handicraft and souvenir items in Malaysia extend beyond the ordinary
key-chain and stationary to include items such as hand woven
mengkuang fans, tribal carrier bags, stylish pottery, shadow
puppets, pewter, silverware, brassware, and fabrics of unique designs
fashioned into handbags, slip-ons, sarongs, and beachwear as well as a host
of other decor pieces and functional household items.
items that are truly 'Made in Malaysia' simply look for specific
objects that you may have heard of; the batik sarong, the tribal bamboo
blowpipe, the labu sayong gourd-shaped vessel, the fabled
majestic Terengganu hand carved wooden panel, etc. Apart from being of high quality, they
are also value for money bargains.
The prices of handicrafts are not standard but vary from one place to another.
an Indonesian craft, batik has made itself at home in Malaysia.
You will find it in Penang, but Kelantan is its true home.
Malaysian Batik is the best in the world and is created by four
methods: block- printing, drawn free style, silk-screened, or
tie-dyed. Batik fabrics are usually cotton and silk. Batik cloth is produced by drawing out a design with wax and dying the
material. The wax is then melted away by boiling the cloth, and a
second wax design is drawn in.
After this repeated process, an intricate and beautifully
coloured design is produced. Batik can be found as cloths, cushion
covers, table-cloths, placemats or simply as works of art. Batik
sarongs are usually a novelty with tourists.
A specialty of Kelantan and Terengganu,
“Kain Sonket” is
a hand-woven fabric with gold and silver threads through the
material. ‘Tekat’ is a form of gold embroidery that is
traditionally used to decorate traditional Malay weddings regalia.
Nowadays, it is used as tissue-box covers, handbags, wall
decorations and tablecloths.
“Mengkuang” is a far more prosaic form of weaving using
pandunus leaves and strips of bamboo to make baskets, bags and
Mah Meri and Jah Hut, two tribes of aborigines in Peninsula
Malaysia are noted for their carvings of mythical creatures
related to their folklore. The carvings are usually from the wood of
mangrove trees and are maroon in colour. To get the best prices
buy direct from these carvers, who mostly live in the coastal
district of Selangor, especially on Pulau Carey (Carey Island).
alloy of tin, antimony and copper, pewter is easily malleable and
does not lose its shiny lustre over time. Made in a variety of
tableware and gift items, both in contemporary and traditional
patterns featuring functional and style.
and Crafts of East Malaysia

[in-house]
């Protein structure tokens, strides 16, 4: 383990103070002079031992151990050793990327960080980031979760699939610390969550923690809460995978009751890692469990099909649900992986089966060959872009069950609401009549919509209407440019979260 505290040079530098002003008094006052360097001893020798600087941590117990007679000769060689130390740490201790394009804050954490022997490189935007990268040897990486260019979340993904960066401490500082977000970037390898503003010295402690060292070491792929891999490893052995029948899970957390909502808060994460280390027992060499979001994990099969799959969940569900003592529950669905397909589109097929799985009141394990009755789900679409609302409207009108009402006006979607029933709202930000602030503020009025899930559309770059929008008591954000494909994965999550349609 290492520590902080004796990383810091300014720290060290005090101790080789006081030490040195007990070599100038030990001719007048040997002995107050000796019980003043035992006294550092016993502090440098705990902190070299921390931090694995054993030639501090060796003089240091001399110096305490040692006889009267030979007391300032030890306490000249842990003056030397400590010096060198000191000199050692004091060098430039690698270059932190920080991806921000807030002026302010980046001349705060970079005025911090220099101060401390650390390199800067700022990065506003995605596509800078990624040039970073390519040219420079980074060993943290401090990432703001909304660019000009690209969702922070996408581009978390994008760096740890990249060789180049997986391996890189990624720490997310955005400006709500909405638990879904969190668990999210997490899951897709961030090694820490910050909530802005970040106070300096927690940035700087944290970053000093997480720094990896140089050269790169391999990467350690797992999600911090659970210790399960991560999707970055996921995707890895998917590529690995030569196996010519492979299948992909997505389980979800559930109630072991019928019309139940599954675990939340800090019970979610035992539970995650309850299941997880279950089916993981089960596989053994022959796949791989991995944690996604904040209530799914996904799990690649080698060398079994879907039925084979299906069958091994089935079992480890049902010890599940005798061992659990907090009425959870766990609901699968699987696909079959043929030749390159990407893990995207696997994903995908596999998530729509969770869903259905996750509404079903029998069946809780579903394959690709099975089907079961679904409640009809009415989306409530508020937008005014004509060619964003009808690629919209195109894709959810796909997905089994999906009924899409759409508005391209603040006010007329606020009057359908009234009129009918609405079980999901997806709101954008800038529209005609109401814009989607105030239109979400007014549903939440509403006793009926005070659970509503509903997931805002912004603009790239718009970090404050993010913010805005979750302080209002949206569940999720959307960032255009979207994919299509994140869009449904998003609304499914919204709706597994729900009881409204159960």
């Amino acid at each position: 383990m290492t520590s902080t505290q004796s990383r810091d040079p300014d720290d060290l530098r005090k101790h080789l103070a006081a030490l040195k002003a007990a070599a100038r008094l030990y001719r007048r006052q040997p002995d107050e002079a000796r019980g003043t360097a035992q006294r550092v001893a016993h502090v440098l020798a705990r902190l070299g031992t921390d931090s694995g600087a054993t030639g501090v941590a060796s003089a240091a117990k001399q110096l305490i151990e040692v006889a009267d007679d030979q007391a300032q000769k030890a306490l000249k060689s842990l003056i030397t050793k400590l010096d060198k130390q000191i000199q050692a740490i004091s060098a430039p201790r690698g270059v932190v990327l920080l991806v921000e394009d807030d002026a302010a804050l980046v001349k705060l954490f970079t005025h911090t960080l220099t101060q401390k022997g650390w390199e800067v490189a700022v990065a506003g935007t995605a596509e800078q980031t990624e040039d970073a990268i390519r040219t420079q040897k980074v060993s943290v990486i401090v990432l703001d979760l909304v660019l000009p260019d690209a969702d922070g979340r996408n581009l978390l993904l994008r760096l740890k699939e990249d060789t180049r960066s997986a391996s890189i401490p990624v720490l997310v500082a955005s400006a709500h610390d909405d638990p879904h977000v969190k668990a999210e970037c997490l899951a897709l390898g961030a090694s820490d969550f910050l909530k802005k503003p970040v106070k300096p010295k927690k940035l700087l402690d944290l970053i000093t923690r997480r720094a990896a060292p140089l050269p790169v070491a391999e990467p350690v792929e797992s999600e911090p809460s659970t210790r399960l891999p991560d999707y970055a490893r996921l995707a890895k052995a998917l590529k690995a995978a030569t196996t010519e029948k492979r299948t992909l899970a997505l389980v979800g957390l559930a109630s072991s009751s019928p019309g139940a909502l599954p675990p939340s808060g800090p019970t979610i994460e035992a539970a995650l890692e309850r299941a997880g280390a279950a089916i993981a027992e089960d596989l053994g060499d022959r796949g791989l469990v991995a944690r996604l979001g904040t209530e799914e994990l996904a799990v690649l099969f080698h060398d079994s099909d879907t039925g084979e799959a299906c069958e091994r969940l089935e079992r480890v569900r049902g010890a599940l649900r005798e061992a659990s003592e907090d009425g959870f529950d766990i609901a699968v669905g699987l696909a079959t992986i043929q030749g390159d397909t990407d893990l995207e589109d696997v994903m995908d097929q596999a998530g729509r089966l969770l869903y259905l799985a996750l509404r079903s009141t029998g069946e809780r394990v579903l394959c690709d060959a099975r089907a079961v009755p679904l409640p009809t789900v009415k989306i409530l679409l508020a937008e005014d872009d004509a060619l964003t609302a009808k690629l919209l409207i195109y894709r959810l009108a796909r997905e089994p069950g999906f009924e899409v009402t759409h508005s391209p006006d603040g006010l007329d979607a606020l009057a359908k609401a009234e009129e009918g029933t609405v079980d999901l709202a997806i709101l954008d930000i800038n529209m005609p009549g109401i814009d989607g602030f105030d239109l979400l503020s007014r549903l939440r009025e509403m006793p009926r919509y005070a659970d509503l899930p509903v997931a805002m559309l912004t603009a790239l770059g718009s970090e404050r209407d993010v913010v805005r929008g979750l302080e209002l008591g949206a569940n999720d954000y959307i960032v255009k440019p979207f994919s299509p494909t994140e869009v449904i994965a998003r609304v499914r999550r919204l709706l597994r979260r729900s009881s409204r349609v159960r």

the most famous east Malaysian art is ‘pua kumbu’, a
weaving technique used to produce both everyday and ceremonial items
decorated with a wide range of patterns.
Woodcarving is another prized art, and the most skilled
carvers of all are thought to be the Kenya and Kayan peoples, who produce enormous finely detailed burial columns ‘kelirieng’
carved from tree trunks. Less
formidable, but equally beautiful are small wooden hunting charms
and ornate knife hilts known as
is a native woven cloth by the Iban of Sarawak. Weavers use dyes
made from roots, bark leaves and other vegetation. .They are now a
novelty specially made for fashion and furnishings.
Kris, with its elaborately carved handle and wavy blade is a
unique icon in Malay cultural history. It evolved from a royal
weapon of choice to a status symbol in Malay history.
Hand-woven traditional Malay fabric with gold and silver threads.
unglazed, Malay pottery can be divided into four types - The
Labu Sayong of Perak, the Belanga, the Buyung and the Terenang.
Mengkuang (screwpine leaves) or
pandanus weaving is one of the traditional arts still very much
alive and its products are still in demand.
uniquely designed Malayan kite has
flown since times past.
are various types of wau such as Wau Kuching (Cat Kite), Wau Merak
(Peacock Kite), and Wau Bulan (Moon Kite). Each wau
puppets used in cultural entertainment in the manner of
shadow play are made of cow leather (kulit) that has been
stretched and dried. The patterns are then carved out.
Silver and Brass ceremonial, decorative, ornamental and
functional items of intricate designs made in the traditional
manner of Malay craftsmen.
wood carvings frequently adorn the doors, walls and windows of
traditional Malay houses. Popular motifs for relief carvings are various
Malaysian flowers and plants.
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